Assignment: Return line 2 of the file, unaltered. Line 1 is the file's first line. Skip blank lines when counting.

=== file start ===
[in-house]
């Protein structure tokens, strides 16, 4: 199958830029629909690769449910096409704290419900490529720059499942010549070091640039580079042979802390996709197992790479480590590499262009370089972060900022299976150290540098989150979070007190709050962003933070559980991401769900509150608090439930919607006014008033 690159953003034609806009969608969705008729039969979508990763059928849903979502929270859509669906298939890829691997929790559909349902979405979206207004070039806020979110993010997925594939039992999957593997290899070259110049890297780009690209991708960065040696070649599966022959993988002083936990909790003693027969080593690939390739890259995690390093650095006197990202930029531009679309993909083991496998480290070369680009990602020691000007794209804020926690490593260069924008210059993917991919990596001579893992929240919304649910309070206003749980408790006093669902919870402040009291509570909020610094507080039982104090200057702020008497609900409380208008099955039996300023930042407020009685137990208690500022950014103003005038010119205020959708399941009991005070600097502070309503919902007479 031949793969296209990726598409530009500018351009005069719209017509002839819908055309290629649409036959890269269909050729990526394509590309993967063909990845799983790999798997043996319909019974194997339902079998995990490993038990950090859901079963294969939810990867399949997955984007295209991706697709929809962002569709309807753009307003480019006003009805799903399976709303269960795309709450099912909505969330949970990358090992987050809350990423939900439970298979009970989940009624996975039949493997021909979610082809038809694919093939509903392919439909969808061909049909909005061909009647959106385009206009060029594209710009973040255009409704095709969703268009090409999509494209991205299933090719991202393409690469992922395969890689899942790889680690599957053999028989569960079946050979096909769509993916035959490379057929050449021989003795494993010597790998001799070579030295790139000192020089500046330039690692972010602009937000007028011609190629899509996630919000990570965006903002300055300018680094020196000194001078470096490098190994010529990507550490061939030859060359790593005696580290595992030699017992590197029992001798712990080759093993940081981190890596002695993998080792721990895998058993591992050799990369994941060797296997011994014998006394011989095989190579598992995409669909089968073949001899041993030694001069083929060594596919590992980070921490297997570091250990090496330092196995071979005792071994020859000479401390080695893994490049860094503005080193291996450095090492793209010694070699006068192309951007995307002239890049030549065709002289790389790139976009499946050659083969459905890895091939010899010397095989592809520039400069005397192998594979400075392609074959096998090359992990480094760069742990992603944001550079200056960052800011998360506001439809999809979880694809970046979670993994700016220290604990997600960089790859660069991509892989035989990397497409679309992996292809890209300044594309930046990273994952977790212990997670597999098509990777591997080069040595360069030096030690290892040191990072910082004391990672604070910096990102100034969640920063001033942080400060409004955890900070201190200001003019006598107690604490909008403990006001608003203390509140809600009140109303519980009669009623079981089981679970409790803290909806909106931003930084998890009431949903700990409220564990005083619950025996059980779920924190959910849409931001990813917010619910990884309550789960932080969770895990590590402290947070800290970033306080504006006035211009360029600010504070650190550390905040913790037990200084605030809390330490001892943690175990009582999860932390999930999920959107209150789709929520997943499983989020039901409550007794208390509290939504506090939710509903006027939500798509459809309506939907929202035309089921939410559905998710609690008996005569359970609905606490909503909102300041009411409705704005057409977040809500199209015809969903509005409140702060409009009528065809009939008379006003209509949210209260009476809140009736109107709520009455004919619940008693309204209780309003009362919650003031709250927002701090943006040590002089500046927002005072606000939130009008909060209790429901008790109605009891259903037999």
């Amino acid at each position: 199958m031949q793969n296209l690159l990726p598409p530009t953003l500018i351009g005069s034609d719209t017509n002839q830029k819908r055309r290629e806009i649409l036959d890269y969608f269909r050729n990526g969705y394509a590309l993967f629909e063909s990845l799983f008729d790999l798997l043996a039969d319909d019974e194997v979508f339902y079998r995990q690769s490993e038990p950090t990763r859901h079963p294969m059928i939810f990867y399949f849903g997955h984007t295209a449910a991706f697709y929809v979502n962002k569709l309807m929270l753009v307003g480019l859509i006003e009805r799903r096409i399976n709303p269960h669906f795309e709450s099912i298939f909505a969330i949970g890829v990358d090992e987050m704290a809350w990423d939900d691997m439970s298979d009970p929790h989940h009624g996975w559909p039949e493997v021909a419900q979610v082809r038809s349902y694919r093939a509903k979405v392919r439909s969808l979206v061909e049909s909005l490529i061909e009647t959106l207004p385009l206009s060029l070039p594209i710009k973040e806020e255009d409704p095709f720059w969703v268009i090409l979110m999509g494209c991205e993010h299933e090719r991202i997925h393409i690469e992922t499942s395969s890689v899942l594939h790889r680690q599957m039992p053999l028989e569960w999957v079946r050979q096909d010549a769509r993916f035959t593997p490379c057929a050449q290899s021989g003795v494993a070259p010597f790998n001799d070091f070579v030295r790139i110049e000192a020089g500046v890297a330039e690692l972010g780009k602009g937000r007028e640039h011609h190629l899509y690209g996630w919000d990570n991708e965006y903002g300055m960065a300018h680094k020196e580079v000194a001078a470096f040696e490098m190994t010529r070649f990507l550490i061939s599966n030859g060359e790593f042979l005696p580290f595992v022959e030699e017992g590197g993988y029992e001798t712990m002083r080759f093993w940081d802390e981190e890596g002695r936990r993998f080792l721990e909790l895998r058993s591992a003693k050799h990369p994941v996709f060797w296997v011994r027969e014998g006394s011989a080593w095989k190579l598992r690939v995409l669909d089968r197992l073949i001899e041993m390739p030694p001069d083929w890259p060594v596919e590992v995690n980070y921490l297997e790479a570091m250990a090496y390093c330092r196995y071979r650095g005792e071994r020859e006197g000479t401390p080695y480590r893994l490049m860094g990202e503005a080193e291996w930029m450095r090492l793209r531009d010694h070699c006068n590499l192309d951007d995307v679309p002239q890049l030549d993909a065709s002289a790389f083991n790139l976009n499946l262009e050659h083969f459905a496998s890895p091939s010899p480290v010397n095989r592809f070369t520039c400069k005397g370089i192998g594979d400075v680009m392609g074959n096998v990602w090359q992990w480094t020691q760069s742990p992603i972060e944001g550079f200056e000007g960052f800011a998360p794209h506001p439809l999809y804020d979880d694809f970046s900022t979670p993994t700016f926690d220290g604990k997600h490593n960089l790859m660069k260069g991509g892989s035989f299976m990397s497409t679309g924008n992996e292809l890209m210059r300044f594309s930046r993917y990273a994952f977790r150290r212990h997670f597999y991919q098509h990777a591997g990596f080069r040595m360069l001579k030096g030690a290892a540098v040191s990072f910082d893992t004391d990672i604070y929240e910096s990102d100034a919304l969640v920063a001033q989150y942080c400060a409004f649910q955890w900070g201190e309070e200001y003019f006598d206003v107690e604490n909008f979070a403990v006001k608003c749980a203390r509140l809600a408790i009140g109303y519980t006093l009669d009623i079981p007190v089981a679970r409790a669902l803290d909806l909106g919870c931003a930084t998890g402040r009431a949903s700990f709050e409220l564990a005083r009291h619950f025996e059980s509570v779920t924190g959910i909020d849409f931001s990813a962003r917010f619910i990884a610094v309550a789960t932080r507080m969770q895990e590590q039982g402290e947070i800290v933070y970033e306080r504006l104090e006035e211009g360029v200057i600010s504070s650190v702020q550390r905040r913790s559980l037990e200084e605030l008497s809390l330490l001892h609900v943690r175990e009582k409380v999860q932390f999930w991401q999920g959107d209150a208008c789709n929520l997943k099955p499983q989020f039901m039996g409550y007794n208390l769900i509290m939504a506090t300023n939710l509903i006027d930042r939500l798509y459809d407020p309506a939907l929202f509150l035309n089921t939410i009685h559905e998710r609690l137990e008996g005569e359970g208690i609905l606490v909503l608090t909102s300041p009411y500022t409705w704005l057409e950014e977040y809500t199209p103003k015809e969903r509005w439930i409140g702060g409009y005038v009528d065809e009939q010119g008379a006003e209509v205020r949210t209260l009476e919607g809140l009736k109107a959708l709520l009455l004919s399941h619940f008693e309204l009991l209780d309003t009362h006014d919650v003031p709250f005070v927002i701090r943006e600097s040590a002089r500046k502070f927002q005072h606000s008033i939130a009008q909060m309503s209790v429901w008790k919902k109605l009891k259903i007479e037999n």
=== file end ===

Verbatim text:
């Protein structure tokens, strides 16, 4: 199958830029629909690769449910096409704290419900490529720059499942010549070091640039580079042979802390996709197992790479480590590499262009370089972060900022299976150290540098989150979070007190709050962003933070559980991401769900509150608090439930919607006014008033 690159953003034609806009969608969705008729039969979508990763059928849903979502929270859509669906298939890829691997929790559909349902979405979206207004070039806020979110993010997925594939039992999957593997290899070259110049890297780009690209991708960065040696070649599966022959993988002083936990909790003693027969080593690939390739890259995690390093650095006197990202930029531009679309993909083991496998480290070369680009990602020691000007794209804020926690490593260069924008210059993917991919990596001579893992929240919304649910309070206003749980408790006093669902919870402040009291509570909020610094507080039982104090200057702020008497609900409380208008099955039996300023930042407020009685137990208690500022950014103003005038010119205020959708399941009991005070600097502070309503919902007479 031949793969296209990726598409530009500018351009005069719209017509002839819908055309290629649409036959890269269909050729990526394509590309993967063909990845799983790999798997043996319909019974194997339902079998995990490993038990950090859901079963294969939810990867399949997955984007295209991706697709929809962002569709309807753009307003480019006003009805799903399976709303269960795309709450099912909505969330949970990358090992987050809350990423939900439970298979009970989940009624996975039949493997021909979610082809038809694919093939509903392919439909969808061909049909909005061909009647959106385009206009060029594209710009973040255009409704095709969703268009090409999509494209991205299933090719991202393409690469992922395969890689899942790889680690599957053999028989569960079946050979096909769509993916035959490379057929050449021989003795494993010597790998001799070579030295790139000192020089500046330039690692972010602009937000007028011609190629899509996630919000990570965006903002300055300018680094020196000194001078470096490098190994010529990507550490061939030859060359790593005696580290595992030699017992590197029992001798712990080759093993940081981190890596002695993998080792721990895998058993591992050799990369994941060797296997011994014998006394011989095989190579598992995409669909089968073949001899041993030694001069083929060594596919590992980070921490297997570091250990090496330092196995071979005792071994020859000479401390080695893994490049860094503005080193291996450095090492793209010694070699006068192309951007995307002239890049030549065709002289790389790139976009499946050659083969459905890895091939010899010397095989592809520039400069005397192998594979400075392609074959096998090359992990480094760069742990992603944001550079200056960052800011998360506001439809999809979880694809970046979670993994700016220290604990997600960089790859660069991509892989035989990397497409679309992996292809890209300044594309930046990273994952977790212990997670597999098509990777591997080069040595360069030096030690290892040191990072910082004391990672604070910096990102100034969640920063001033942080400060409004955890900070201190200001003019006598107690604490909008403990006001608003203390509140809600009140109303519980009669009623079981089981679970409790803290909806909106931003930084998890009431949903700990409220564990005083619950025996059980779920924190959910849409931001990813917010619910990884309550789960932080969770895990590590402290947070800290970033306080504006006035211009360029600010504070650190550390905040913790037990200084605030809390330490001892943690175990009582999860932390999930999920959107209150789709929520997943499983989020039901409550007794208390509290939504506090939710509903006027939500798509459809309506939907929202035309089921939410559905998710609690008996005569359970609905606490909503909102300041009411409705704005057409977040809500199209015809969903509005409140702060409009009528065809009939008379006003209509949210209260009476809140009736109107709520009455004919619940008693309204209780309003009362919650003031709250927002701090943006040590002089500046927002005072606000939130009008909060209790429901008790109605009891259903037999």